Malaysia to make $693M payout to civil servants

AP News
Posted: Jul 26, 2012 12:26 AM
Malaysia to make $693M payout to civil servants

KUALA LUMPUR, Malaysia (AP) — Malaysian leader Najib Razak has announced a 2.2 billion ringgit ($693 million) payout for civil servants and retired government workers ahead of general elections widely expected this year, earning a rebuke from opposition lawmakers who called it an attempt to buy votes.

Najib said in a statement late Wednesday that the country's 1.27 million civil servants will receive a half-month bonus and some 660,000 former government workers will be given a special payment of 500 ringgit ($157). The money will arrive next month ahead of the Muslim Eid festival marking the end of the fasting month of Ramadan.

Support from the civil service would be a huge boost to Najib's ruling coalition, which is seeking to regain lost ground after suffering unprecedented losses in 2008 polls. Elections must be called by next year, but Najib is expected to call snap polls to take advantage of a robust economy.

"It's an election payout," said opposition lawmaker Tony Pua. "The government will likely spend more money in the coming weeks to stay in power than be prudent in their expenditure."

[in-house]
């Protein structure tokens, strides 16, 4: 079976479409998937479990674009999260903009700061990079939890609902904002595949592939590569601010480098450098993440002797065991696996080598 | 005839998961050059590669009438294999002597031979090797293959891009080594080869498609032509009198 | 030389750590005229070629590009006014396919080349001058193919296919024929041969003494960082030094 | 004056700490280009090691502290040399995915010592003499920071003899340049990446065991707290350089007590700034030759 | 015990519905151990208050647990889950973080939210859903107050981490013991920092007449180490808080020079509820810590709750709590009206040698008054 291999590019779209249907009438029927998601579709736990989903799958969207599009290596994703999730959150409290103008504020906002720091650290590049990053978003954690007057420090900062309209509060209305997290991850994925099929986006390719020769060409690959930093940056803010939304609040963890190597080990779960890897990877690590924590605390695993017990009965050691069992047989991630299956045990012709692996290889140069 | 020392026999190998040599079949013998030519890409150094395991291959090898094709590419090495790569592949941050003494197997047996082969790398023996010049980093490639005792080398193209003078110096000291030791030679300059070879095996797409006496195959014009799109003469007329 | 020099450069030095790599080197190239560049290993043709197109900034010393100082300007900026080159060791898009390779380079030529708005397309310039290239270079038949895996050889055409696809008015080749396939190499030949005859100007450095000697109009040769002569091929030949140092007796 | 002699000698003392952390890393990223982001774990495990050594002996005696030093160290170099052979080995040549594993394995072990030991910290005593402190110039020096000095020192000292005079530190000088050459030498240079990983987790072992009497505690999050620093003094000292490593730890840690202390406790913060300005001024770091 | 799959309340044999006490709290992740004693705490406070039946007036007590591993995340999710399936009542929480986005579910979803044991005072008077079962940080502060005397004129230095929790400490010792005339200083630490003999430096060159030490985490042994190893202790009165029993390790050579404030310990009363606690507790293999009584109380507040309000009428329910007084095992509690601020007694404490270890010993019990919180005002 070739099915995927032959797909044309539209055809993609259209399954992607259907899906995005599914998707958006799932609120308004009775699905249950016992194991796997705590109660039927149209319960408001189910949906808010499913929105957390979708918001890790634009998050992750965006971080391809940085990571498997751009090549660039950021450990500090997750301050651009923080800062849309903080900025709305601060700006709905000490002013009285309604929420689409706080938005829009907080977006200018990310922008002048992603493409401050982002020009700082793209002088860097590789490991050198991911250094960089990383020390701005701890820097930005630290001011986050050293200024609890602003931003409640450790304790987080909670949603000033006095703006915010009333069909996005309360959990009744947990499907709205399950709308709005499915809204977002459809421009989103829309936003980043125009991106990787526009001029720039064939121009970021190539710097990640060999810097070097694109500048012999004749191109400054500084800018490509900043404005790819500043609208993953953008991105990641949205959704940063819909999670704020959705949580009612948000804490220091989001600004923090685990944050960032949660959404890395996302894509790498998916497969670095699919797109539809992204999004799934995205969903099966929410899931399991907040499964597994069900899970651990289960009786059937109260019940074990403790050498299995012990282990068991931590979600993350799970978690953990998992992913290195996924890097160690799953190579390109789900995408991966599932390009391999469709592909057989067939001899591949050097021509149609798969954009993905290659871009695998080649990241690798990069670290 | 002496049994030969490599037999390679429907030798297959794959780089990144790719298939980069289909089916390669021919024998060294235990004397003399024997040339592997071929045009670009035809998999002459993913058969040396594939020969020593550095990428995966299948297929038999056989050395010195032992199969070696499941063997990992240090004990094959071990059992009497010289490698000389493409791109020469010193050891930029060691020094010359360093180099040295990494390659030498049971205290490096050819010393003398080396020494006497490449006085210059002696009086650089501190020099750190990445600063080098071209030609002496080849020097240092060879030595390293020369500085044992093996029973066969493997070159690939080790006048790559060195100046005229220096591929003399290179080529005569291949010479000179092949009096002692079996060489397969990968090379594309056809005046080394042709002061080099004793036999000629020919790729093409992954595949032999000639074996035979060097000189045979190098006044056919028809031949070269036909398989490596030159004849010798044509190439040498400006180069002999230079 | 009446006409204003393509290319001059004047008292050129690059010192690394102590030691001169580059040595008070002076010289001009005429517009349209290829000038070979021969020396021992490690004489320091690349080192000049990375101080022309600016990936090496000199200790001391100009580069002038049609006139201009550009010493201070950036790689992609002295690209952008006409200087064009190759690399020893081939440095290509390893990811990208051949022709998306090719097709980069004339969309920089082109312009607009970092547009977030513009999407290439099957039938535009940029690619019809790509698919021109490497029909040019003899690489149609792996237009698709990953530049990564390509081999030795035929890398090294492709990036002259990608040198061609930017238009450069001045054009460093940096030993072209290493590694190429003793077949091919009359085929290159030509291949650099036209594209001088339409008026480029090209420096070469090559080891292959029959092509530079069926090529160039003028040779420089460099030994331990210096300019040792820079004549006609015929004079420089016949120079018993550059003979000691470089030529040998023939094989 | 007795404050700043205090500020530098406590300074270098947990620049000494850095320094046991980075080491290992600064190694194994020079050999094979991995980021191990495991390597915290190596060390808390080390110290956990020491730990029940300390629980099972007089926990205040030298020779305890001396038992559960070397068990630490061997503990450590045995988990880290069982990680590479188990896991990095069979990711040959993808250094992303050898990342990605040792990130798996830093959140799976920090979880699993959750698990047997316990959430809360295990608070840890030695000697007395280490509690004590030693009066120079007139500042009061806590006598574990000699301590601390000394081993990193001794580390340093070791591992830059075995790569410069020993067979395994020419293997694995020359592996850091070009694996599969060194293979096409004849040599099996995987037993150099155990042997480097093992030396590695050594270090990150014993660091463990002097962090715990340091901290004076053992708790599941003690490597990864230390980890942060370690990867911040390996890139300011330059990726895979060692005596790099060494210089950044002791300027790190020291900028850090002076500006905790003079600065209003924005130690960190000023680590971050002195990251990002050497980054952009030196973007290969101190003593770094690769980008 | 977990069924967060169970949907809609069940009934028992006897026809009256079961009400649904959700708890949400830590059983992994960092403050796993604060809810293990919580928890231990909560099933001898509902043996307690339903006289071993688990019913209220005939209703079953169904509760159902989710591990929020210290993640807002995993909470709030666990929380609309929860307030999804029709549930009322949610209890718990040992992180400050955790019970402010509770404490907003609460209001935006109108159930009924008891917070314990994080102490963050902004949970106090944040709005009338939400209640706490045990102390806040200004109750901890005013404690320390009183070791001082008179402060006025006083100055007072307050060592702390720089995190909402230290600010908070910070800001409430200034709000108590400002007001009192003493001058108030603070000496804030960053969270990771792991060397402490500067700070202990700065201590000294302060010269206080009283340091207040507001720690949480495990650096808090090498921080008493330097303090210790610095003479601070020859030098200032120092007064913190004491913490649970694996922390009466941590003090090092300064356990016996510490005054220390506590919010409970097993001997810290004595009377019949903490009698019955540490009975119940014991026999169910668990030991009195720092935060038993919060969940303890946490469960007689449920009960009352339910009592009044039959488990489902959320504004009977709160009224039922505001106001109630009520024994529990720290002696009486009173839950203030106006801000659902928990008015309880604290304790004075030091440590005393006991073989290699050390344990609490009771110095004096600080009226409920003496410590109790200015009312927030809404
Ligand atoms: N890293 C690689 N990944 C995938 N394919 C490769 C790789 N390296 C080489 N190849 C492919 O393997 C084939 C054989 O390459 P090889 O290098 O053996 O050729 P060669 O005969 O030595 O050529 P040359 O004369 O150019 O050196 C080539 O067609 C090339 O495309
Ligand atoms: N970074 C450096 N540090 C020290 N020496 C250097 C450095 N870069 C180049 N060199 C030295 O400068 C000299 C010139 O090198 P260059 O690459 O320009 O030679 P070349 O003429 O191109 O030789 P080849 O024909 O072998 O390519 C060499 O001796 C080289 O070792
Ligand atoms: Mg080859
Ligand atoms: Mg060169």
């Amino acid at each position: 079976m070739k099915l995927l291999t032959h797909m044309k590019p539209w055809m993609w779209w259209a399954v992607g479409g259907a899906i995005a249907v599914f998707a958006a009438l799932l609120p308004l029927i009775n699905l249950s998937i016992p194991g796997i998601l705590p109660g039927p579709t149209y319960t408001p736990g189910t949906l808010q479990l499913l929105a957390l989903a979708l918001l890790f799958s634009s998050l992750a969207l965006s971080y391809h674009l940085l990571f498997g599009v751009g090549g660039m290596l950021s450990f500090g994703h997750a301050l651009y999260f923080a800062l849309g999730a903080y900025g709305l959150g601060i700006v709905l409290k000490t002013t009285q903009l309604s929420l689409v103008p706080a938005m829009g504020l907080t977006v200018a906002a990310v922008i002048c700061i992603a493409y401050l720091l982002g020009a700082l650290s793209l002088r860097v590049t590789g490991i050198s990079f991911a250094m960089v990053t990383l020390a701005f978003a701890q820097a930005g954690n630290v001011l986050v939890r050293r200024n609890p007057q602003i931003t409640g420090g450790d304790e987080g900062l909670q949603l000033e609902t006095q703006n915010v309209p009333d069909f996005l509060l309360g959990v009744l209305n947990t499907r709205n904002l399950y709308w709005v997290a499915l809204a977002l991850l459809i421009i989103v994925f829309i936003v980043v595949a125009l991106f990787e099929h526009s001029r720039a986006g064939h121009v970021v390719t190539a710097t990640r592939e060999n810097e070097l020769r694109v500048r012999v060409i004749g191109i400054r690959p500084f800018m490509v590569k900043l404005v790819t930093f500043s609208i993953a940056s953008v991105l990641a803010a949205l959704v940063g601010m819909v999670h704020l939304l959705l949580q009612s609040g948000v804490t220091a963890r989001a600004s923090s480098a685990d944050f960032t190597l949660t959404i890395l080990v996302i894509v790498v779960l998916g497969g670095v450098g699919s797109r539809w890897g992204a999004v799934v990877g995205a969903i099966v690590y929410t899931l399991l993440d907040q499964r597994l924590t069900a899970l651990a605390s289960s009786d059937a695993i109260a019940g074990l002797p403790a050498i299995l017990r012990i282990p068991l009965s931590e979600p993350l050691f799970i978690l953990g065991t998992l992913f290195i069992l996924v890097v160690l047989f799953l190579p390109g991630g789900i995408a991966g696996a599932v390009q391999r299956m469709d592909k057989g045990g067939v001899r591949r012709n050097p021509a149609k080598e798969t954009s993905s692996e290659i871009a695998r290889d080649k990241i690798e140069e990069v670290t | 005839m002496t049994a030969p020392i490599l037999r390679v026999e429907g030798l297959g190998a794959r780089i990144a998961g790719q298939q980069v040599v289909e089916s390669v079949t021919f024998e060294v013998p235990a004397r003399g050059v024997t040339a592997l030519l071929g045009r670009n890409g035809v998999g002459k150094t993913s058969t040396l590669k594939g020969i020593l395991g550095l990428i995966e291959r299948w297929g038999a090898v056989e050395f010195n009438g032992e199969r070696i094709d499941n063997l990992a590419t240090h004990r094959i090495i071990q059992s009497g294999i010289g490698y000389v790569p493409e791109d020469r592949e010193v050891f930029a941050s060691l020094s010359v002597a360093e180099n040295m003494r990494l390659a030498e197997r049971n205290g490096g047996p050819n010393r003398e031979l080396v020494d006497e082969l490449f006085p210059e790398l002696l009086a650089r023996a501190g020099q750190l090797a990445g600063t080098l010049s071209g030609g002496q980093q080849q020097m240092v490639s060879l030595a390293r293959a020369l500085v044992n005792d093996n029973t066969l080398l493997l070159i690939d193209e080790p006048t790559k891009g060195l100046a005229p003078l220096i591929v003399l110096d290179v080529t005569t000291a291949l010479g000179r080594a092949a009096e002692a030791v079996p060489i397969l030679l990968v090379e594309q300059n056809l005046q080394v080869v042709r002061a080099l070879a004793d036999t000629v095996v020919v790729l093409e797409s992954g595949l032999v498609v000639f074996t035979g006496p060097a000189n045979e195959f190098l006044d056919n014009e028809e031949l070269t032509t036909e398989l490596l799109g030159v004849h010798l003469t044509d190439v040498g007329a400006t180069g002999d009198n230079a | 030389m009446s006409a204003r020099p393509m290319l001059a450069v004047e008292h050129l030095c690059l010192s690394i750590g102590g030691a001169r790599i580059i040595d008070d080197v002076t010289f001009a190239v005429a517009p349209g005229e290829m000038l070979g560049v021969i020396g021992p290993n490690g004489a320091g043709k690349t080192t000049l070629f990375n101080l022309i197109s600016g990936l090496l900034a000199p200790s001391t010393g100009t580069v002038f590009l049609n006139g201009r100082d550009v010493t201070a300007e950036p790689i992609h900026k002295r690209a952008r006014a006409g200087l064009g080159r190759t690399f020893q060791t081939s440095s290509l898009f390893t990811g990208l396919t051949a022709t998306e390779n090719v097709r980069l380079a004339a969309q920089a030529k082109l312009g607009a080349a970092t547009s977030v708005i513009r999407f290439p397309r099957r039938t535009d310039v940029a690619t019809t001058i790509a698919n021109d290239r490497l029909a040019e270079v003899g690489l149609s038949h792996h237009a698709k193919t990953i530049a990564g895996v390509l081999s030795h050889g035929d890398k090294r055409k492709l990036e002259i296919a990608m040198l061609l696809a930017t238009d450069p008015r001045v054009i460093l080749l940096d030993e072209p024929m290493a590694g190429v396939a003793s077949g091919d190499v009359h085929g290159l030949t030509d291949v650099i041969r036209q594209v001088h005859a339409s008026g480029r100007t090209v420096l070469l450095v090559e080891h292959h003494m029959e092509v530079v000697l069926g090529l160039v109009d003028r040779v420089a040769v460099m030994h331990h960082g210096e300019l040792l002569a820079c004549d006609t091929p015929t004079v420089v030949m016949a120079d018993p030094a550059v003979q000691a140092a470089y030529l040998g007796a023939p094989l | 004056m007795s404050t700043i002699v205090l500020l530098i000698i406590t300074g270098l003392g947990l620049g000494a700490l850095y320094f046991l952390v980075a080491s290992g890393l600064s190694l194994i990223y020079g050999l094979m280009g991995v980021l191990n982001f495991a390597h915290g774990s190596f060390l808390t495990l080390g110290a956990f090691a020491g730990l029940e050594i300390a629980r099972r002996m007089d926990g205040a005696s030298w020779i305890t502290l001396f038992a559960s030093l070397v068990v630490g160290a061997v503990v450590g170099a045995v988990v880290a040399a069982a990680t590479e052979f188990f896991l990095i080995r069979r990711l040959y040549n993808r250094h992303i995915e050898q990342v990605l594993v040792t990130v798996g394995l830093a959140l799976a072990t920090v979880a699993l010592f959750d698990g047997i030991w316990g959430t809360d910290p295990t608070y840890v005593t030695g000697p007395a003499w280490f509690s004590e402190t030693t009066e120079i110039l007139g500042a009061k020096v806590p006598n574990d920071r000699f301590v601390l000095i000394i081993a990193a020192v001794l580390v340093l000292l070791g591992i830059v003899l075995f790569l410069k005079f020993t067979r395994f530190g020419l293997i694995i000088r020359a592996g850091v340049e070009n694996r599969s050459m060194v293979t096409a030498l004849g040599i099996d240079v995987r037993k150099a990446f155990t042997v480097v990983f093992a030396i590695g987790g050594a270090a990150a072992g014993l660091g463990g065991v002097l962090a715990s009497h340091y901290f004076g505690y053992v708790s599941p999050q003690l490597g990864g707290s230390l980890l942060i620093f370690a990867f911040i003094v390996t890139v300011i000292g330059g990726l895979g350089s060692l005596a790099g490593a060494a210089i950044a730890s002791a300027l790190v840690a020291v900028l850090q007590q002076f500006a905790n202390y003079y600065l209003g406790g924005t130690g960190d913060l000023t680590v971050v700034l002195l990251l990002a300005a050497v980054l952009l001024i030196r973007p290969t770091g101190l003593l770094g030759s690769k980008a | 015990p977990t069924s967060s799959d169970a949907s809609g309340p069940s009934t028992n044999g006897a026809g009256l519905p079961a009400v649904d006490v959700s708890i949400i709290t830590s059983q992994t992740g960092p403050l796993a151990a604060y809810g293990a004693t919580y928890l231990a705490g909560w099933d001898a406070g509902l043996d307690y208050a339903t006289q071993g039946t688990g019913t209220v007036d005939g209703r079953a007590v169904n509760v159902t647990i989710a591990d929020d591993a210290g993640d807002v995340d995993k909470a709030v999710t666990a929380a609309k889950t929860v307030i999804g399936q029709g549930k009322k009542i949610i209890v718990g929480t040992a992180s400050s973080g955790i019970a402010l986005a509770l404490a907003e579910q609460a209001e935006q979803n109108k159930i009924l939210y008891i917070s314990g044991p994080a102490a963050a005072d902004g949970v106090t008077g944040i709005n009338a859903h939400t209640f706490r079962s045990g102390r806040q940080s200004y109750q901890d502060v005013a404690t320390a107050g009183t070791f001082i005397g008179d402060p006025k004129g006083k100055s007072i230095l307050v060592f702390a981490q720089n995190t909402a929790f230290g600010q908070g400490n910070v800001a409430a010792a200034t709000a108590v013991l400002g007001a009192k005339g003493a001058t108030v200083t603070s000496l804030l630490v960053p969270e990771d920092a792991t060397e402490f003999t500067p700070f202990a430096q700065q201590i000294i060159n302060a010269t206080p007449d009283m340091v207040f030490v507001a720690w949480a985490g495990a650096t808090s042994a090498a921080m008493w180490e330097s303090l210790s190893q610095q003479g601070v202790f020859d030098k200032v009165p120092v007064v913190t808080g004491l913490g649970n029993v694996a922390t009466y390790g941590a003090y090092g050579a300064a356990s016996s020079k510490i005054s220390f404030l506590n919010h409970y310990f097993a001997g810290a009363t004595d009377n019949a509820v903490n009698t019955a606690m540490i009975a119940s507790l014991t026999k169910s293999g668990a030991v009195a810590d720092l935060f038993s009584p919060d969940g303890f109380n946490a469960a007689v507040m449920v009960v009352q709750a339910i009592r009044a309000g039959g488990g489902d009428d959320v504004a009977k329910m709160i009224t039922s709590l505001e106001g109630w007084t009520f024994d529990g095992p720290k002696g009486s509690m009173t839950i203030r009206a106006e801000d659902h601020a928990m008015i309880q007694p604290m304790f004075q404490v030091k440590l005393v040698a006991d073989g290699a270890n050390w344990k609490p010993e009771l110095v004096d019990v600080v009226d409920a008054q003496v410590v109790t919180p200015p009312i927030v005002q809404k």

Najib said the payout was a token of appreciation for the civil service and reflected the government's strong fiscal position. He has been touring the country in recent months to garner support but hasn't given any indication on when he will call elections.

"The public sector is an important base of support for the ruling coalition," political analyst Ibrahim Suffian said. "They want to create a feel-good factor and hope it will translate into votes."

Najib's coalition has led Malaysia since independence in 1957 but suffered its worst electoral performance ever in 2008. It now has slightly less than a two-thirds majority in Parliament and is working hard to claw back support.

Opposition leader Anwar Ibrahim has said he is confident his three-party alliance can win a comfortable majority in the upcoming polls amid widespread public unhappiness over the government's handling of corruption and racial discrimination.